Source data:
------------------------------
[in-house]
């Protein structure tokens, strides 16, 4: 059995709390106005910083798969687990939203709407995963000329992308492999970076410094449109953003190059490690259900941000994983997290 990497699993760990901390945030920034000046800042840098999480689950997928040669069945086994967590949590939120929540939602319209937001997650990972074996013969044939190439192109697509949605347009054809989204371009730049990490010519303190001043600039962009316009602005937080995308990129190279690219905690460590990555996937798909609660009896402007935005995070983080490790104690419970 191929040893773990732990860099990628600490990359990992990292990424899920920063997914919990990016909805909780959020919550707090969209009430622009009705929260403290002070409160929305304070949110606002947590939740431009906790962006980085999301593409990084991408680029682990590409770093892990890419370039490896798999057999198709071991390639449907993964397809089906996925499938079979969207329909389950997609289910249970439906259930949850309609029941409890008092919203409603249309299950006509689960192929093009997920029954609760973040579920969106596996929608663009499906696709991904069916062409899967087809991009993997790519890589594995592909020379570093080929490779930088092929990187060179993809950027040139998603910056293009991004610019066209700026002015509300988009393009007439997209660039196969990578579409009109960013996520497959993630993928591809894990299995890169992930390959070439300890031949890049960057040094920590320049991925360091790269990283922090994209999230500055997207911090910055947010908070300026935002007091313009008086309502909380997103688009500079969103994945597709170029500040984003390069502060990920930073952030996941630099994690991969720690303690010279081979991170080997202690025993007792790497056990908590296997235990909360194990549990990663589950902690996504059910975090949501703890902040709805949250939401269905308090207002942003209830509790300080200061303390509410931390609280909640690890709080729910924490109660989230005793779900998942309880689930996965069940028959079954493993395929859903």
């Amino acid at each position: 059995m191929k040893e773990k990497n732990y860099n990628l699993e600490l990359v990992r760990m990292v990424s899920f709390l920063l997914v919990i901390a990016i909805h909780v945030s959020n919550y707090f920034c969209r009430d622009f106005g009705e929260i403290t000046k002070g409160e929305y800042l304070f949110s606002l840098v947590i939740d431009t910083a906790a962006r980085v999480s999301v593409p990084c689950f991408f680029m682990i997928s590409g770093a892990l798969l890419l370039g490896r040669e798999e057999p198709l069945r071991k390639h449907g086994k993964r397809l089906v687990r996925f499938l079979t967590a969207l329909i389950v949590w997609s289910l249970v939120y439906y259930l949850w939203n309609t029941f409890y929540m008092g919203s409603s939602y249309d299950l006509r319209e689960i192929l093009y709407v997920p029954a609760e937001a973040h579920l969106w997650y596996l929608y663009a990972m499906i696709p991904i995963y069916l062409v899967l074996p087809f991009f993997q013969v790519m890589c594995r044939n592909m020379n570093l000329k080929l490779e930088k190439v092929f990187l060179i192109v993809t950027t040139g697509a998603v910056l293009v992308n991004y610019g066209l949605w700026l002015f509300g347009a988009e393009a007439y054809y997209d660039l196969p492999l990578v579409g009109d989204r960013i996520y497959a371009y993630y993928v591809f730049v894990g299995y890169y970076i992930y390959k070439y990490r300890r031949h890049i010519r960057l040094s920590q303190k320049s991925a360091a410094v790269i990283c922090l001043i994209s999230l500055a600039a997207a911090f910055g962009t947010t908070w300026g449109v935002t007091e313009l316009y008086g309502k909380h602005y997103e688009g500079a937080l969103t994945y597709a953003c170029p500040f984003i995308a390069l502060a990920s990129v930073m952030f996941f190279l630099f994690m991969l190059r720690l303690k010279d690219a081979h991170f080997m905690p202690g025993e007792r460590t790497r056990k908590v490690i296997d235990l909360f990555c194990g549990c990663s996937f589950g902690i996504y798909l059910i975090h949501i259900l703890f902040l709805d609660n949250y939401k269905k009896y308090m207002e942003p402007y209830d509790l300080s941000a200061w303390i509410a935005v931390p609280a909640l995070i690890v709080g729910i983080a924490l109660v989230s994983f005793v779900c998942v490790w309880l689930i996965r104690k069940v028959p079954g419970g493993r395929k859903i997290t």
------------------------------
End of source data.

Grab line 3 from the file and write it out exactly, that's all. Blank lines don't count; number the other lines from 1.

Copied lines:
């Amino acid at each position: 059995m191929k040893e773990k990497n732990y860099n990628l699993e600490l990359v990992r760990m990292v990424s899920f709390l920063l997914v919990i901390a990016i909805h909780v945030s959020n919550y707090f920034c969209r009430d622009f106005g009705e929260i403290t000046k002070g409160e929305y800042l304070f949110s606002l840098v947590i939740d431009t910083a906790a962006r980085v999480s999301v593409p990084c689950f991408f680029m682990i997928s590409g770093a892990l798969l890419l370039g490896r040669e798999e057999p198709l069945r071991k390639h449907g086994k993964r397809l089906v687990r996925f499938l079979t967590a969207l329909i389950v949590w997609s289910l249970v939120y439906y259930l949850w939203n309609t029941f409890y929540m008092g919203s409603s939602y249309d299950l006509r319209e689960i192929l093009y709407v997920p029954a609760e937001a973040h579920l969106w997650y596996l929608y663009a990972m499906i696709p991904i995963y069916l062409v899967l074996p087809f991009f993997q013969v790519m890589c594995r044939n592909m020379n570093l000329k080929l490779e930088k190439v092929f990187l060179i192109v993809t950027t040139g697509a998603v910056l293009v992308n991004y610019g066209l949605w700026l002015f509300g347009a988009e393009a007439y054809y997209d660039l196969p492999l990578v579409g009109d989204r960013i996520y497959a371009y993630y993928v591809f730049v894990g299995y890169y970076i992930y390959k070439y990490r300890r031949h890049i010519r960057l040094s920590q303190k320049s991925a360091a410094v790269i990283c922090l001043i994209s999230l500055a600039a997207a911090f910055g962009t947010t908070w300026g449109v935002t007091e313009l316009y008086g309502k909380h602005y997103e688009g500079a937080l969103t994945y597709a953003c170029p500040f984003i995308a390069l502060a990920s990129v930073m952030f996941f190279l630099f994690m991969l190059r720690l303690k010279d690219a081979h991170f080997m905690p202690g025993e007792r460590t790497r056990k908590v490690i296997d235990l909360f990555c194990g549990c990663s996937f589950g902690i996504y798909l059910i975090h949501i259900l703890f902040l709805d609660n949250y939401k269905k009896y308090m207002e942003p402007y209830d509790l300080s941000a200061w303390i509410a935005v931390p609280a909640l995070i690890v709080g729910i983080a924490l109660v989230s994983f005793v779900c998942v490790w309880l689930i996965r104690k069940v028959p079954g419970g493993r395929k859903i997290t």